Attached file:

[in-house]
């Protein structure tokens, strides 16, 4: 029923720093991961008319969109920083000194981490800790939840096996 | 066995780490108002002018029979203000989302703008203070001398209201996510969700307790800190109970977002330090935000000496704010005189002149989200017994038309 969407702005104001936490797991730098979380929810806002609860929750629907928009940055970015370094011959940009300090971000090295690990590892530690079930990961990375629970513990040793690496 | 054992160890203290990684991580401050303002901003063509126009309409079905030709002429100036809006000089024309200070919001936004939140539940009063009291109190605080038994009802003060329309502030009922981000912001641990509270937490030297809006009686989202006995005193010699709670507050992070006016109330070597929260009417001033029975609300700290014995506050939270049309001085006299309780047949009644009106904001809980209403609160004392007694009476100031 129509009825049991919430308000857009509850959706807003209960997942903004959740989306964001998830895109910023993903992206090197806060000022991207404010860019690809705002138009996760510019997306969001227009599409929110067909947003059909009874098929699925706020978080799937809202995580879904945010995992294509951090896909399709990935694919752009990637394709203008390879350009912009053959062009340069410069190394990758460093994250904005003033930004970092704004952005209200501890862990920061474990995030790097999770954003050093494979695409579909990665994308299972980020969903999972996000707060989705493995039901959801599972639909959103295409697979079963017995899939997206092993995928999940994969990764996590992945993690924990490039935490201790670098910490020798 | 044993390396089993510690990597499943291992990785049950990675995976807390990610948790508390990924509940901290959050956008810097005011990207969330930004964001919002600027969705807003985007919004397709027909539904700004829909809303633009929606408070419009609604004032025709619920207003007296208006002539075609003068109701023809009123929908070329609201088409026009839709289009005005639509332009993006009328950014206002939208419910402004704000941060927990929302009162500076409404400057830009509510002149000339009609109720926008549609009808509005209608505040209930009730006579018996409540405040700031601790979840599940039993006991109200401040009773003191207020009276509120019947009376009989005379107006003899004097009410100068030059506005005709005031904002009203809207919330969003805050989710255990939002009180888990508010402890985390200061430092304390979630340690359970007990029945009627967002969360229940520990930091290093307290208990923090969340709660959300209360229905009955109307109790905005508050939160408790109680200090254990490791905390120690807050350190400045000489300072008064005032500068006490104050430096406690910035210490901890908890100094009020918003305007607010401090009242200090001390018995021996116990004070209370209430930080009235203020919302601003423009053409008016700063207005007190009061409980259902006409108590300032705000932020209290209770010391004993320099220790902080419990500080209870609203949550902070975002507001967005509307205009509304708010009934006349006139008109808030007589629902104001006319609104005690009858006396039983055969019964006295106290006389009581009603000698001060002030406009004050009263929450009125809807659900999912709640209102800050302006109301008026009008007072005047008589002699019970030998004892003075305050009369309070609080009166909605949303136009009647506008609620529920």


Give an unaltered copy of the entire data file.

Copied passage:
[in-house]
């Protein structure tokens, strides 16, 4: 029923720093991961008319969109920083000194981490800790939840096996 | 066995780490108002002018029979203000989302703008203070001398209201996510969700307790800190109970977002330090935000000496704010005189002149989200017994038309 969407702005104001936490797991730098979380929810806002609860929750629907928009940055970015370094011959940009300090971000090295690990590892530690079930990961990375629970513990040793690496 | 054992160890203290990684991580401050303002901003063509126009309409079905030709002429100036809006000089024309200070919001936004939140539940009063009291109190605080038994009802003060329309502030009922981000912001641990509270937490030297809006009686989202006995005193010699709670507050992070006016109330070597929260009417001033029975609300700290014995506050939270049309001085006299309780047949009644009106904001809980209403609160004392007694009476100031 129509009825049991919430308000857009509850959706807003209960997942903004959740989306964001998830895109910023993903992206090197806060000022991207404010860019690809705002138009996760510019997306969001227009599409929110067909947003059909009874098929699925706020978080799937809202995580879904945010995992294509951090896909399709990935694919752009990637394709203008390879350009912009053959062009340069410069190394990758460093994250904005003033930004970092704004952005209200501890862990920061474990995030790097999770954003050093494979695409579909990665994308299972980020969903999972996000707060989705493995039901959801599972639909959103295409697979079963017995899939997206092993995928999940994969990764996590992945993690924990490039935490201790670098910490020798 | 044993390396089993510690990597499943291992990785049950990675995976807390990610948790508390990924509940901290959050956008810097005011990207969330930004964001919002600027969705807003985007919004397709027909539904700004829909809303633009929606408070419009609604004032025709619920207003007296208006002539075609003068109701023809009123929908070329609201088409026009839709289009005005639509332009993006009328950014206002939208419910402004704000941060927990929302009162500076409404400057830009509510002149000339009609109720926008549609009808509005209608505040209930009730006579018996409540405040700031601790979840599940039993006991109200401040009773003191207020009276509120019947009376009989005379107006003899004097009410100068030059506005005709005031904002009203809207919330969003805050989710255990939002009180888990508010402890985390200061430092304390979630340690359970007990029945009627967002969360229940520990930091290093307290208990923090969340709660959300209360229905009955109307109790905005508050939160408790109680200090254990490791905390120690807050350190400045000489300072008064005032500068006490104050430096406690910035210490901890908890100094009020918003305007607010401090009242200090001390018995021996116990004070209370209430930080009235203020919302601003423009053409008016700063207005007190009061409980259902006409108590300032705000932020209290209770010391004993320099220790902080419990500080209870609203949550902070975002507001967005509307205009509304708010009934006349006139008109808030007589629902104001006319609104005690009858006396039983055969019964006295106290006389009581009603000698001060002030406009004050009263929450009125809807659900999912709640209102800050302006109301008026009008007072005047008589002699019970030998004892003075305050009369309070609080009166909605949303136009009647506008609620529920």